The 1950s-era Los Angeles of L.A. Confidential is Noir Central. Its denizens are tattooed in shadow; the play of light and dark in the streets, the police stations, the morgues, is fetishistic. The postwar L.A. touted in the travelogues and billboards is a boomtown, but what we actually see is unsettling: a city of the future infested by people with only a past.
Like the best noir crime thrillers, L.A. Confidential, directed by Curtis Hanson and loosely based on the 1990 James Ellroy novel, suggests a menace even greater than the one we are presented with. It's been a long time since we've had sordidness this ripe in the movies. Hanson and his cinematographer, Dante Spinotti, understand why we allow ourselves to be taken in by noir -- it sexes up our own worst suspicions about how the world works.
With a cast of more than 100 characters, Ellroy's novel is a sprawling overload of plots and subplots. The overabundance has an obsessive, almost punitive quality, as if the L.A. horror could no longer be contained within the confines of a single narrative. Pulp noir is, almost by definition, a slick genre, but Ellroy's book is a rare thing -- a noir epic. Hanson and his co-screenwriter, Brian Helgeland, have hooked into Ellroy's depraved, moody-blues mindset and tricked out a story line from his welter of happenings. The movie is still a dense thicket of subterfuges and wrong-way turns, but at least it's negotiable.
Besides, confusions are a part of noir. We don't look to these movies for handy resolutions, and the films that wrap things up for us are often the least resonant. Hanson makes this mistake at the end of L.A. Confidential, but otherwise he demonstrates that every safe exit is really a trap door. The result is perhaps the best noir crime movie since Chinatown -- not that, aside from Devil in a Blue Dress, there has been much competition.
Ed Exley (Guy Pearce) is a Los Angeles police officer on the make for a higher rank. In a police force rife with corruption, Exley accommodates himself to his image-conscious higher-ups as a do-gooder, a poster boy. When a number of fellow cops brutalize some Mexicans, Exley alone rats -- and wangles a promotion for it. He's not wrong to rat. The cops -- spearheaded by Dick Stensland (Graham Beckel), along with his partner, Bud White (Russell Crowe), and Jack Vincennes (Kevin Spacey) -- behaved like thugs. But Exley uses the ugly incident as an opportunity.
It's to the film's credit that Exley's apple-polishing is given its due, as is the other cops' cynicism and sense of betrayal. We don't see much more of Stensland except his corpse, but White the bully-boy turns soulful and becomes Exley's antagonist.
Vincennes is the most jaded of the cops. Dressed nattily -- he wears his finery the way a lizard wears its skin -- he makes side money setting up Hollywood busts for Sid Hudgeons (Danny DeVito), the yowly editor of a tabloid magazine called Hush-Hush. Vincennes values his sleekness because it camouflages the scumminess of his operation. But he also values the scumminess; it confirms his wisdom about how rotten things are. Vincennes fancies himself a connoisseur of vileness.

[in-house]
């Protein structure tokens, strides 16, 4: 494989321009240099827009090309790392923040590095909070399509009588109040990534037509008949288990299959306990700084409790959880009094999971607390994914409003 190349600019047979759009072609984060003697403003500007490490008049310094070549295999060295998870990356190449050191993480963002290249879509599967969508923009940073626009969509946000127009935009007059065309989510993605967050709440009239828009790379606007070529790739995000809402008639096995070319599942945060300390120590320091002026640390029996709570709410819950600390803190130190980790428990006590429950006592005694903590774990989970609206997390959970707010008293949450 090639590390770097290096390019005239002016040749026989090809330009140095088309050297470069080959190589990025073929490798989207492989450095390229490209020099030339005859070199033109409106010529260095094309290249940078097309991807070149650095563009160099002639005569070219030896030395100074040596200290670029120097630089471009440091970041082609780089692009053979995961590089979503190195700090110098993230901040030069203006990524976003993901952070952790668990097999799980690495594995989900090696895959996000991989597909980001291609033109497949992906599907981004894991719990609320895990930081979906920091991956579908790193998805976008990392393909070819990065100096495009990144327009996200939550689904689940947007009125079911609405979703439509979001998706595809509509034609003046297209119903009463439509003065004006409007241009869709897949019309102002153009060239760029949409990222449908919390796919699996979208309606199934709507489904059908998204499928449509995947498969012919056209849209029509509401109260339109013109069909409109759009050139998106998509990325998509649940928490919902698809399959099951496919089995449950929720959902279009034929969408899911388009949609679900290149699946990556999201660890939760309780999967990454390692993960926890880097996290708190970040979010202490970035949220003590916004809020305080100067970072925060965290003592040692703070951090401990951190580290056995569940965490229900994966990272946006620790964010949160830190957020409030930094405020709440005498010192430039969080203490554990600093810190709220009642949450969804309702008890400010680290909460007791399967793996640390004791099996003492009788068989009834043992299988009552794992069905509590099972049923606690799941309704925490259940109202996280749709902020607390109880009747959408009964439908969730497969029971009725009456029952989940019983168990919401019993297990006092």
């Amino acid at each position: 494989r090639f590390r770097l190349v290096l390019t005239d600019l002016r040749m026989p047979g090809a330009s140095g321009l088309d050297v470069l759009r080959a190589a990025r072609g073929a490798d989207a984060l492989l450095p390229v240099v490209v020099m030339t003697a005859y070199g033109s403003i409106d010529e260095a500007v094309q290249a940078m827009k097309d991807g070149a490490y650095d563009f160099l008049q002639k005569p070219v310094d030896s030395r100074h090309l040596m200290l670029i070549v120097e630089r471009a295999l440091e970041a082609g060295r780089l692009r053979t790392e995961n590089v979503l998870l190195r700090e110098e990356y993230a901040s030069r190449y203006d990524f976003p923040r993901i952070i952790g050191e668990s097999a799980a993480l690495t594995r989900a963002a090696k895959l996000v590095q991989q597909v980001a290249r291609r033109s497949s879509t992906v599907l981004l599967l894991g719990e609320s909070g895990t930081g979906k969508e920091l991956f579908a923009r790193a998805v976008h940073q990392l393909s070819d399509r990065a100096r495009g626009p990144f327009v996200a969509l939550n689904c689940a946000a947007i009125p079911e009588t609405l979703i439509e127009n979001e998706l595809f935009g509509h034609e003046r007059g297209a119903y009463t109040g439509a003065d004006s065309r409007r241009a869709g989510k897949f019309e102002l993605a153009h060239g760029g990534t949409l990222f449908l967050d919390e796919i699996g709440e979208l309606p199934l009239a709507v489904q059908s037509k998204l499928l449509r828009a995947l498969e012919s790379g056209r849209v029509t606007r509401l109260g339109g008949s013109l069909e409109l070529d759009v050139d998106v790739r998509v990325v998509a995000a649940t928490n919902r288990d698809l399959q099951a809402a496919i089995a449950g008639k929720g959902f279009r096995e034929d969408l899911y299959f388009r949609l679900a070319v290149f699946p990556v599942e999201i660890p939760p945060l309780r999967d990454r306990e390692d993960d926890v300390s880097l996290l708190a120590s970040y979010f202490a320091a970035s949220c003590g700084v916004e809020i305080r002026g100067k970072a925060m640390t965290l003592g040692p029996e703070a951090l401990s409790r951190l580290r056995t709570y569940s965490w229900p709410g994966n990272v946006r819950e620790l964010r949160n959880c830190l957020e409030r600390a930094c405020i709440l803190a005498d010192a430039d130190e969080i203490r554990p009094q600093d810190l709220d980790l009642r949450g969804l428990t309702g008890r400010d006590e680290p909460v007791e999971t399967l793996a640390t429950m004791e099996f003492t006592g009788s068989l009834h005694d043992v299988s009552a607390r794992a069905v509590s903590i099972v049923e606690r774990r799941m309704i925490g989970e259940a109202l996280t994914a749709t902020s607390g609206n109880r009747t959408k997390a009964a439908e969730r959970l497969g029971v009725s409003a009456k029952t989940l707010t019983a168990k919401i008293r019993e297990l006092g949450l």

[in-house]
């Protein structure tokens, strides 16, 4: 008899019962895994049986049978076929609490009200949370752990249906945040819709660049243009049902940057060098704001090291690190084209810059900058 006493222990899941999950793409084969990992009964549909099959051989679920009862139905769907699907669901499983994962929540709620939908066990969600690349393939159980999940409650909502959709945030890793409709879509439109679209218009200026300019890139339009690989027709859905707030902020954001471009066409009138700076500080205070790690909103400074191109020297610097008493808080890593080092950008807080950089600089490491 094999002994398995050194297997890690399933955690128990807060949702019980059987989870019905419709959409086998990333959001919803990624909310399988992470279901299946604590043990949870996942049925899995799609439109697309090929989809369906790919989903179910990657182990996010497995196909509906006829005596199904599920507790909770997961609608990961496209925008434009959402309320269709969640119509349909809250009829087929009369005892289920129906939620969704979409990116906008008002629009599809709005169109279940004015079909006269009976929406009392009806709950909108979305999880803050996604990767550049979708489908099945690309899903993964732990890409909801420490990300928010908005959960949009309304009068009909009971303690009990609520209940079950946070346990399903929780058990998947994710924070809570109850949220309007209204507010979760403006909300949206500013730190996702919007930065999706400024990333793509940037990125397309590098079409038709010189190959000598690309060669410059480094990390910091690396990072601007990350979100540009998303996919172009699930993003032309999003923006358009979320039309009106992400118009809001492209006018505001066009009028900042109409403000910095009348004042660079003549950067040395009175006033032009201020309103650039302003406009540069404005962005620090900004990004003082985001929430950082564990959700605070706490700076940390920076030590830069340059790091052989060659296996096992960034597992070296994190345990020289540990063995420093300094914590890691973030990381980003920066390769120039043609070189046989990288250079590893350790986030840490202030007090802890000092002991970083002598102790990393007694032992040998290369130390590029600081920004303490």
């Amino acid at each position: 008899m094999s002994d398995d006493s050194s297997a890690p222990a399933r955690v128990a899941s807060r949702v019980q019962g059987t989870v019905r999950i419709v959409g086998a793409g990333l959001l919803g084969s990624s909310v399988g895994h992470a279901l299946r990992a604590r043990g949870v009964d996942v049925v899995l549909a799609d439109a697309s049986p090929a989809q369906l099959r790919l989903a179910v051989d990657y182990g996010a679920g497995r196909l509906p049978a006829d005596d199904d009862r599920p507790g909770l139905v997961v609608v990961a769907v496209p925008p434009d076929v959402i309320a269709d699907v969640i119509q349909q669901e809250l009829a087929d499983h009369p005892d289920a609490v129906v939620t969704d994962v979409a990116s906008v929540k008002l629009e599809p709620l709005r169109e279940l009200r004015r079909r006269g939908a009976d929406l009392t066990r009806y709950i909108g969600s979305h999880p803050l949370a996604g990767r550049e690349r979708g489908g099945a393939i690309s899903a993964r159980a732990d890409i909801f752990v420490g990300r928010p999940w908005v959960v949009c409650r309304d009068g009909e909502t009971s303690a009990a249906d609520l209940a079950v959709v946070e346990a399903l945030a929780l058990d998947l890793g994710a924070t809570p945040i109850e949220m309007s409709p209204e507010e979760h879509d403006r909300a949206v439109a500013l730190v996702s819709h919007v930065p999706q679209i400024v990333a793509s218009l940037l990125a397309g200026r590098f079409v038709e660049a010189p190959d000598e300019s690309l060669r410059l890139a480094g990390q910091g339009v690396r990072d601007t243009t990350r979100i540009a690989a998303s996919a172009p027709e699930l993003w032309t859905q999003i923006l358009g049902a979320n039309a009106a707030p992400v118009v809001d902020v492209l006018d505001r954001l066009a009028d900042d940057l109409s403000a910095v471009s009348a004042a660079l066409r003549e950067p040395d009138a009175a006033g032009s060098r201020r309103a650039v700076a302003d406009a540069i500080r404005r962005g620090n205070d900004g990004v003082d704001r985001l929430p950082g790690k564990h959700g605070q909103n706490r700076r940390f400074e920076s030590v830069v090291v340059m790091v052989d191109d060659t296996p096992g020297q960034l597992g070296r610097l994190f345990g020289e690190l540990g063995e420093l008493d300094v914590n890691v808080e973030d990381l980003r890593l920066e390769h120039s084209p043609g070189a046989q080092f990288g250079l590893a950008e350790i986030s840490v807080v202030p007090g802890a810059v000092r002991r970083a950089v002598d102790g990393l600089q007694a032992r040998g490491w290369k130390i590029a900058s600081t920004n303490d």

What gives Spacey's performance its edge -- its greatness -- is that finally we can see how little this connoisseurship means to him. When Vincennes is given an opportunity to right a wrong he perpetrated -- a Hollywood bust turned murder -- he jumps at it. It's as if the real person, guileless and decent, has melted away the mask. Perhaps the reason Vin-cennes comes across as the most layered of the film's characters is be-cause his take on things -- detached yet impassioned -- matches Curtis Hanson's. Underneath the cool-cucumber flipness, he's terribly engaged.
In place of the standard-issue noir vamp who drives men to their doom, we get Kim Basinger's Lynn Bracken, the whore with the heart of gold. Lynn is a prize filly in the stable of pimp-financier Pierce Patchett (David Strat-hairn), who runs a house of prostitution featuring women surgically altered to look like movie stars. (Such a ring actually existed in Hollywood.) Lynn is the Veronica Lake stand-in, and Bud White falls for her. He lets her know she's better-looking than Veronica Lake; that's how we know he loves her.
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Lynn is such an ethereal goddess that you crave some poison in the mix -- something slutty and indefensible. Basinger has the right vanilla parfait look -- she's certainly a pulpmaster's wet dream -- but she's given things to say like, "Bud can't hide the good inside of him." And we're meant to agree.
The scenes with Lynn are cream-filled with good intentions -- the same creaminess that mars the film's ending. In a way, Hanson is a victim of his own success: He's so good at nastiness that sweetness pales in comparison.
Directed by Curtis Hanson. With Kevin Spacey, Guy Pearce, Russell Crowe, James Cromwell, David Strathairn, Kim Basinger and Danny DeVito.